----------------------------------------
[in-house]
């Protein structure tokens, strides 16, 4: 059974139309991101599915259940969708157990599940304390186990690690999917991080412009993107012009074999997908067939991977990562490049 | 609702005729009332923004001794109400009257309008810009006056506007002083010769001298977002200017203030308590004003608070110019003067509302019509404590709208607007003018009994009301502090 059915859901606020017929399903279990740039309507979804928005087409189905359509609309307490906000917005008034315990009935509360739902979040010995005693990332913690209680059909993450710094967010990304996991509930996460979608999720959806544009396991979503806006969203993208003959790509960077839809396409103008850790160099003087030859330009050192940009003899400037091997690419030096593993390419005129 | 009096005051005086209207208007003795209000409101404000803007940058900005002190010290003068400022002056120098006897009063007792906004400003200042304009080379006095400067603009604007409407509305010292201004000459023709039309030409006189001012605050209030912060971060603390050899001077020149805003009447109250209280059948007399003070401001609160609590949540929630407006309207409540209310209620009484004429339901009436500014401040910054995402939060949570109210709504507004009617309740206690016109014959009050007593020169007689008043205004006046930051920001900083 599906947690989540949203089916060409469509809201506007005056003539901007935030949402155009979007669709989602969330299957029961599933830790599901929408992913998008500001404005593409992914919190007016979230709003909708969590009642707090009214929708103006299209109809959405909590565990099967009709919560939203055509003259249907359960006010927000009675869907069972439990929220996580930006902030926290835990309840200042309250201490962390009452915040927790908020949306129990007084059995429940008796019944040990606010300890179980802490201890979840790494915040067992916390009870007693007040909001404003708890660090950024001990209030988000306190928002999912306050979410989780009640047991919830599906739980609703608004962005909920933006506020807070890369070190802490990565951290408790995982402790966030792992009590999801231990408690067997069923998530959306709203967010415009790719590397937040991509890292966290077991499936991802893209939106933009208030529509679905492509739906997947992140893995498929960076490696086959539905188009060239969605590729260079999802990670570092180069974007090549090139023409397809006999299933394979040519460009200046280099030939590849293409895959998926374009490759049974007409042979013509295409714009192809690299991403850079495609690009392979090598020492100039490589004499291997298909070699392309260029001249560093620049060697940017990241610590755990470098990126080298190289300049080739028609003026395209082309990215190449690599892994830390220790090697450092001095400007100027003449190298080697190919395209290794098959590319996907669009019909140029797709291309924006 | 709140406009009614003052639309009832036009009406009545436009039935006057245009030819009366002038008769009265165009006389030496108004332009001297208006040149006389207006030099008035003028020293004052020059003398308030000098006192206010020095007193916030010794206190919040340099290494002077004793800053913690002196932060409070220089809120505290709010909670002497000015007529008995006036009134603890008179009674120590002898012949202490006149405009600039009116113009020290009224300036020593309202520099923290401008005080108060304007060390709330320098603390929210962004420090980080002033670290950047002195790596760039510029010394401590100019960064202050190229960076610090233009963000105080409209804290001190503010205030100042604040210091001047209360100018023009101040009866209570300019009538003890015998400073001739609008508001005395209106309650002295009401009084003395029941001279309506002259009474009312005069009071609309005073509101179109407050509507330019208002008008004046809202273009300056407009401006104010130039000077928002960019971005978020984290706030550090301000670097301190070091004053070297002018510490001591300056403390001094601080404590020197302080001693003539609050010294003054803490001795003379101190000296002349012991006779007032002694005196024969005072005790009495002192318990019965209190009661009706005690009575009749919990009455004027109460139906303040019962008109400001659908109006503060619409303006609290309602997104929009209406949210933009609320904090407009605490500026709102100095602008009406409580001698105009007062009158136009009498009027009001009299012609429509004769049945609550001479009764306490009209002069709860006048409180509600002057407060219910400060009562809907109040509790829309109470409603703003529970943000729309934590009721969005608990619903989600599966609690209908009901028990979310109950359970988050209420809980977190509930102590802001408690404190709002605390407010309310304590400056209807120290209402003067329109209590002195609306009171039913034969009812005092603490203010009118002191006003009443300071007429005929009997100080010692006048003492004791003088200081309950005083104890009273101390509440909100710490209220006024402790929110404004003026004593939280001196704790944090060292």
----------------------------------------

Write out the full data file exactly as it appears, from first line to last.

[in-house]
């Protein structure tokens, strides 16, 4: 059974139309991101599915259940969708157990599940304390186990690690999917991080412009993107012009074999997908067939991977990562490049 | 609702005729009332923004001794109400009257309008810009006056506007002083010769001298977002200017203030308590004003608070110019003067509302019509404590709208607007003018009994009301502090 059915859901606020017929399903279990740039309507979804928005087409189905359509609309307490906000917005008034315990009935509360739902979040010995005693990332913690209680059909993450710094967010990304996991509930996460979608999720959806544009396991979503806006969203993208003959790509960077839809396409103008850790160099003087030859330009050192940009003899400037091997690419030096593993390419005129 | 009096005051005086209207208007003795209000409101404000803007940058900005002190010290003068400022002056120098006897009063007792906004400003200042304009080379006095400067603009604007409407509305010292201004000459023709039309030409006189001012605050209030912060971060603390050899001077020149805003009447109250209280059948007399003070401001609160609590949540929630407006309207409540209310209620009484004429339901009436500014401040910054995402939060949570109210709504507004009617309740206690016109014959009050007593020169007689008043205004006046930051920001900083 599906947690989540949203089916060409469509809201506007005056003539901007935030949402155009979007669709989602969330299957029961599933830790599901929408992913998008500001404005593409992914919190007016979230709003909708969590009642707090009214929708103006299209109809959405909590565990099967009709919560939203055509003259249907359960006010927000009675869907069972439990929220996580930006902030926290835990309840200042309250201490962390009452915040927790908020949306129990007084059995429940008796019944040990606010300890179980802490201890979840790494915040067992916390009870007693007040909001404003708890660090950024001990209030988000306190928002999912306050979410989780009640047991919830599906739980609703608004962005909920933006506020807070890369070190802490990565951290408790995982402790966030792992009590999801231990408690067997069923998530959306709203967010415009790719590397937040991509890292966290077991499936991802893209939106933009208030529509679905492509739906997947992140893995498929960076490696086959539905188009060239969605590729260079999802990670570092180069974007090549090139023409397809006999299933394979040519460009200046280099030939590849293409895959998926374009490759049974007409042979013509295409714009192809690299991403850079495609690009392979090598020492100039490589004499291997298909070699392309260029001249560093620049060697940017990241610590755990470098990126080298190289300049080739028609003026395209082309990215190449690599892994830390220790090697450092001095400007100027003449190298080697190919395209290794098959590319996907669009019909140029797709291309924006 | 709140406009009614003052639309009832036009009406009545436009039935006057245009030819009366002038008769009265165009006389030496108004332009001297208006040149006389207006030099008035003028020293004052020059003398308030000098006192206010020095007193916030010794206190919040340099290494002077004793800053913690002196932060409070220089809120505290709010909670002497000015007529008995006036009134603890008179009674120590002898012949202490006149405009600039009116113009020290009224300036020593309202520099923290401008005080108060304007060390709330320098603390929210962004420090980080002033670290950047002195790596760039510029010394401590100019960064202050190229960076610090233009963000105080409209804290001190503010205030100042604040210091001047209360100018023009101040009866209570300019009538003890015998400073001739609008508001005395209106309650002295009401009084003395029941001279309506002259009474009312005069009071609309005073509101179109407050509507330019208002008008004046809202273009300056407009401006104010130039000077928002960019971005978020984290706030550090301000670097301190070091004053070297002018510490001591300056403390001094601080404590020197302080001693003539609050010294003054803490001795003379101190000296002349012991006779007032002694005196024969005072005790009495002192318990019965209190009661009706005690009575009749919990009455004027109460139906303040019962008109400001659908109006503060619409303006609290309602997104929009209406949210933009609320904090407009605490500026709102100095602008009406409580001698105009007062009158136009009498009027009001009299012609429509004769049945609550001479009764306490009209002069709860006048409180509600002057407060219910400060009562809907109040509790829309109470409603703003529970943000729309934590009721969005608990619903989600599966609690209908009901028990979310109950359970988050209420809980977190509930102590802001408690404190709002605390407010309310304590400056209807120290209402003067329109209590002195609306009171039913034969009812005092603490203010009118002191006003009443300071007429005929009997100080010692006048003492004791003088200081309950005083104890009273101390509440909100710490209220006024402790929110404004003026004593939280001196704790944090060292």